First human case in Martin County, Treasure Coast


Catie Wegman

| Treasure Coast Newspapers

West Nile Virus Leading Symptoms Explained

West Nile virus is the leading cause of mosquito-borne disease in the US, with the highest concentration in the Midwest. Find out if you are infected here.

The Martin County Health Department announced a human case of the West Nile virus Monday – the first on Treasure Coast.

West Nile virus has been seen frequently in sentinel chickens in Martin, St. Lucie, and Indian River counties.

Human cases have been observed across Florida every year since the first report in 2001. This is according to data from the Florida Department of Health, with major outbreaks in 2003 and 2012 in 94 and 74 cases, respectively.

The disease debuted in the United States in 1999 in Queens, New York. Since then, 52,284 human cases have been reported to the Centers for Disease Control and Prevention on November 24, with a death rate of 4.7%.

What made the Treasure Coast see its first human fall, and should residents expect to see more?

West Nile Virus on Treasure Coast

In Martin, St. Lucie, and Indian River counties, all sentinel chickens tested positive for the West Nile virus this year.

The more sentinel chickens – which are used to assess the presence of mosquito-borne diseases – that test positive, the greater the likelihood of infection in humans, said Geoffrey Duesterbeck, Martin County’s mosquito control manager.

The Treasure Coast, and Martin County in particular, saw unprecedented rainfall this year, resulting in numerous waves and standing water, making the perfect breeding ground for mosquitoes, Duesterbeck said.

More: Parts of Martin County receive 20 inches of rain in 5 days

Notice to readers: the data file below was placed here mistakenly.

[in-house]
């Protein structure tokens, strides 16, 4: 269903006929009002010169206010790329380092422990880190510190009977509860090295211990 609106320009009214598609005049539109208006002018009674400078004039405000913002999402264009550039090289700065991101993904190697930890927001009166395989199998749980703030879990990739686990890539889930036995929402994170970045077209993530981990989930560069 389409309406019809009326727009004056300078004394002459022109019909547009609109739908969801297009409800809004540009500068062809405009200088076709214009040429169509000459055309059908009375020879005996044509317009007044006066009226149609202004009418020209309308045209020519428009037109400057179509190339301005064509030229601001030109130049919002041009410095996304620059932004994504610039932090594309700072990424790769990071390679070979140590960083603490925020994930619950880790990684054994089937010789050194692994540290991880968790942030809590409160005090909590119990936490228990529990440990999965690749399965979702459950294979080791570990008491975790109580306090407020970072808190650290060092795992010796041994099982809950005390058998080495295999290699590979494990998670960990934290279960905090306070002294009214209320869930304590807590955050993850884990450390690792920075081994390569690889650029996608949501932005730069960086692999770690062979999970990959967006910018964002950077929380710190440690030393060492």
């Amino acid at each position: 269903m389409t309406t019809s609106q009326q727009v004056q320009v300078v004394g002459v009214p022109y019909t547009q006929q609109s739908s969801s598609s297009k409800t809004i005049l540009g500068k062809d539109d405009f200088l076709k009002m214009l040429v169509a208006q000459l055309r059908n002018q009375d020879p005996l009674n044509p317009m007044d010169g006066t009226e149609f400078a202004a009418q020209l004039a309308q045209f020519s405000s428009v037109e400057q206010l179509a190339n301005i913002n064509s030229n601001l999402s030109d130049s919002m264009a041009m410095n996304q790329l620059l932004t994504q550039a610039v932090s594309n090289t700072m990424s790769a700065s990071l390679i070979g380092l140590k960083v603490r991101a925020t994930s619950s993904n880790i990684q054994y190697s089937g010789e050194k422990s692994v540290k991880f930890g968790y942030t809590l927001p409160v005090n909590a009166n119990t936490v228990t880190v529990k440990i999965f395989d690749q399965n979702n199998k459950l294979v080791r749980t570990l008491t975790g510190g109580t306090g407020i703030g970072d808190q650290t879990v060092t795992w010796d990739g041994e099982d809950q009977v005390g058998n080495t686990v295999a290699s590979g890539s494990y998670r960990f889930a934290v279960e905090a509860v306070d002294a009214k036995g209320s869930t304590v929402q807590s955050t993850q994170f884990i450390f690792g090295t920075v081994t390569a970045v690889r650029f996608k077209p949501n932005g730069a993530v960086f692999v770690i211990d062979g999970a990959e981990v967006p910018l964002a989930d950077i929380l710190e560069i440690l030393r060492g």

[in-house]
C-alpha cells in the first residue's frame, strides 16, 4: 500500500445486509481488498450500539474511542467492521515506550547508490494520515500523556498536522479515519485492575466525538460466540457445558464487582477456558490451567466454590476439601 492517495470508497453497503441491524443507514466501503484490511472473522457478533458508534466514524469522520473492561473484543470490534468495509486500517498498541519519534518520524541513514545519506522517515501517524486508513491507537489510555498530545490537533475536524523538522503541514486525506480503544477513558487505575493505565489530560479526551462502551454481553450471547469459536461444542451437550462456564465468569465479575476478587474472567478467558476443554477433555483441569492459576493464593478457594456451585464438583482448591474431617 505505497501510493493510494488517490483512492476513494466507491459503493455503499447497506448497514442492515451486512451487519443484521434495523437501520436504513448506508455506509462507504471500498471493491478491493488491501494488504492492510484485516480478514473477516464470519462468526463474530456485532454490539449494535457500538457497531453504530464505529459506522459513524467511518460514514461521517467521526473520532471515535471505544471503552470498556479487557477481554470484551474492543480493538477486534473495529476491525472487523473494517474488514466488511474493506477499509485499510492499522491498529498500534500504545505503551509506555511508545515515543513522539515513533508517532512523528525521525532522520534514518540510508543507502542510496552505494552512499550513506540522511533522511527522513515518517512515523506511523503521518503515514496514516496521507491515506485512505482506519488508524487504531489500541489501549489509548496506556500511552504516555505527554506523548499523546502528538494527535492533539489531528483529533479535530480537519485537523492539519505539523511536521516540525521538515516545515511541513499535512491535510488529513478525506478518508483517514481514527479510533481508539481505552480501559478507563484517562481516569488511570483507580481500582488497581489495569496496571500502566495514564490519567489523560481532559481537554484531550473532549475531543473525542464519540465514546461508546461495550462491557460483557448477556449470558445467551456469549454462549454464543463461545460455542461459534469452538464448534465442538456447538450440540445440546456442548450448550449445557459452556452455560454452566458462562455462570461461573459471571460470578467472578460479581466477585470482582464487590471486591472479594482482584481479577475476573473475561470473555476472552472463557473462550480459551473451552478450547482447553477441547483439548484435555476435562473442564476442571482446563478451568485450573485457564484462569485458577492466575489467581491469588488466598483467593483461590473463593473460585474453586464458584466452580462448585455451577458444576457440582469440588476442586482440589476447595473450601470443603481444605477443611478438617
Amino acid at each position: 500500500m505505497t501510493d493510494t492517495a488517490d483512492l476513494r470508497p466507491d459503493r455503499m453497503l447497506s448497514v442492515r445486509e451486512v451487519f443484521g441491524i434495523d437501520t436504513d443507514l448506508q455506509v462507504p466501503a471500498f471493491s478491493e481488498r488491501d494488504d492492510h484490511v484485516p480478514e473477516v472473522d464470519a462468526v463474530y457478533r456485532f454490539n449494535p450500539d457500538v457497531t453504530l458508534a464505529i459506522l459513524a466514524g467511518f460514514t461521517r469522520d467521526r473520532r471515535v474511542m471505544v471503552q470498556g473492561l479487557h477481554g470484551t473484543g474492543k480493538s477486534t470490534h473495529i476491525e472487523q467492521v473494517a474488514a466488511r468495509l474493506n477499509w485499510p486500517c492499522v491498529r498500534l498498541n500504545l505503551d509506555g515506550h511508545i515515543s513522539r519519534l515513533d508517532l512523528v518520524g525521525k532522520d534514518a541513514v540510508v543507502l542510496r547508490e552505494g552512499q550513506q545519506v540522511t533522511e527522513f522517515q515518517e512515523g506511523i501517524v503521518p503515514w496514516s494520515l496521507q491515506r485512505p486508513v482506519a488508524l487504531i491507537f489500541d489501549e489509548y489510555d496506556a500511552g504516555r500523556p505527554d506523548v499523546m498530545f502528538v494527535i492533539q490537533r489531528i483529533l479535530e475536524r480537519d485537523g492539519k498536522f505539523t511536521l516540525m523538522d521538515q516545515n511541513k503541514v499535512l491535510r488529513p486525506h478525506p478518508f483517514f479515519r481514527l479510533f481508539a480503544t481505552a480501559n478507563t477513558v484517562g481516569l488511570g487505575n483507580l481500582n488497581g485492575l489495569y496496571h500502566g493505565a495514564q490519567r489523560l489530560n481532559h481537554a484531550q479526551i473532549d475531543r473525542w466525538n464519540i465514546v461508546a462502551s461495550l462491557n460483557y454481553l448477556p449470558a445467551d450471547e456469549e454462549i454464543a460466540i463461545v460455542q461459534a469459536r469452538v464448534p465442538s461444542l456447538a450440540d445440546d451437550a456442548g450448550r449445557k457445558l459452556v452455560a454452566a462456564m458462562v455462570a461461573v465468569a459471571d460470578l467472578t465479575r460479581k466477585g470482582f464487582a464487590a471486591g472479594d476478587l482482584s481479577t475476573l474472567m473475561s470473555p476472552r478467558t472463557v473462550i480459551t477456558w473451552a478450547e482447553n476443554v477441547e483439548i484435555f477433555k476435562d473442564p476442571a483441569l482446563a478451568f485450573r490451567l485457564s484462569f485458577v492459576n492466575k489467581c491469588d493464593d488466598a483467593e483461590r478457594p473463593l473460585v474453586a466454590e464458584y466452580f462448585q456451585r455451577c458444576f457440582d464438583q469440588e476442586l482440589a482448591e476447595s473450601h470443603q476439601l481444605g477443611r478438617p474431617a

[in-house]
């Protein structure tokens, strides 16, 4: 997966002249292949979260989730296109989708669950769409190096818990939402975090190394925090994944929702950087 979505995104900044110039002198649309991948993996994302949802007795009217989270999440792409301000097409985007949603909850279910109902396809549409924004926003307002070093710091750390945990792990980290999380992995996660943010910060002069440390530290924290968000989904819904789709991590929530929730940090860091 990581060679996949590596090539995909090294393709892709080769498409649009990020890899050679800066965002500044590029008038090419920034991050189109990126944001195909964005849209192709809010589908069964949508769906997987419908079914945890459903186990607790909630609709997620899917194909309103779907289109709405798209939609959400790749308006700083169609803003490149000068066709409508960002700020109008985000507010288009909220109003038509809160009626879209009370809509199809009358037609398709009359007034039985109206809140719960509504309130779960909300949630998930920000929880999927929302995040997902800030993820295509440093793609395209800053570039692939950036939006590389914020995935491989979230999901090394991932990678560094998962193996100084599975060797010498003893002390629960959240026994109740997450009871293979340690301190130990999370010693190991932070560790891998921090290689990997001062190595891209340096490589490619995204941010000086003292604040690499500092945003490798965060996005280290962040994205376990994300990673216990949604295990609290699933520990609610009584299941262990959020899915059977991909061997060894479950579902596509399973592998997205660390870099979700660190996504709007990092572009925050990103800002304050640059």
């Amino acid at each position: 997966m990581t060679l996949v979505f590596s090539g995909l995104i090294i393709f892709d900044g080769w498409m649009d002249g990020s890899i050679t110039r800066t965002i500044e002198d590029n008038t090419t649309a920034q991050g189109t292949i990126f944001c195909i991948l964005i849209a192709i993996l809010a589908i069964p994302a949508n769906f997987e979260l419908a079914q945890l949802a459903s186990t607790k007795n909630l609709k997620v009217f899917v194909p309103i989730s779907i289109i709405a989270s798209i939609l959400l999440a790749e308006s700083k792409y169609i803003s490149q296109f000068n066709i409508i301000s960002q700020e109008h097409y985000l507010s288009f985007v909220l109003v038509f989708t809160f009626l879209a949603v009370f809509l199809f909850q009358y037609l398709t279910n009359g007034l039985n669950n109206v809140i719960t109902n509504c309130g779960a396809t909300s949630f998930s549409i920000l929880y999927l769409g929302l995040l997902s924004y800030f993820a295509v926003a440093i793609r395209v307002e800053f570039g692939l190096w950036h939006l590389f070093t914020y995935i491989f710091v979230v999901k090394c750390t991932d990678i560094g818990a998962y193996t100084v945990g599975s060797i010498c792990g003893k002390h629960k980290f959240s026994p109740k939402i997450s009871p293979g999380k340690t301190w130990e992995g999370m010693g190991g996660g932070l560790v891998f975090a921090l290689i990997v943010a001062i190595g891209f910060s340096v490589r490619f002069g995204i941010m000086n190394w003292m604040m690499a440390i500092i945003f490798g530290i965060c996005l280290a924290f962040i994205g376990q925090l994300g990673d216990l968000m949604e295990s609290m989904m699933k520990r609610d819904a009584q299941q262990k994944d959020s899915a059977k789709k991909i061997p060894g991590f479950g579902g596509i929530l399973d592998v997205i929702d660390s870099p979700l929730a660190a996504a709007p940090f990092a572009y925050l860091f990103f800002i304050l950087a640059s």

More: The Hobe Heights neighborhood bore the brunt of the Martin County’s flooding

Rain alone might not have been the only factor that helped Treasure Coast saw its first human case of the West Nile virus, Duesterbeck said, since mosquito-borne disease outbreaks are sporadic and can occur at any time.

“There is no real way to point a finger and say that is why we had a human case,” he said.

The cool, dry weather that ushered in December 1st promised that mosquito activity will decrease.

It doesn’t completely rule out the possibility that a Treasure Coast resident might contract a mosquito-borne disease, Duesterbeck said, but it’s less likely.

Data shows Martin County’s highest mosquito activity was in August, Duesterbeck said.

Mosquito Control has already seen a significant decrease in service requests, he added, but the department is still taking preventative measures like larvaciding – or spraying chemicals near standing water to reduce mosquito populations in adults – and misting up adults Mosquitoes with adulticides.

Indian River County has had no mosquito-borne diseases in the past three weeks, said Mark Kartzinel, the county’s mosquito-control medical entomologist. The main activity was in mid to late October.

St. Lucie County has also seen a decline in activity and is confident that cooler weather will continue to slow its population, said the county’s mosquito control director Roger Jacobson.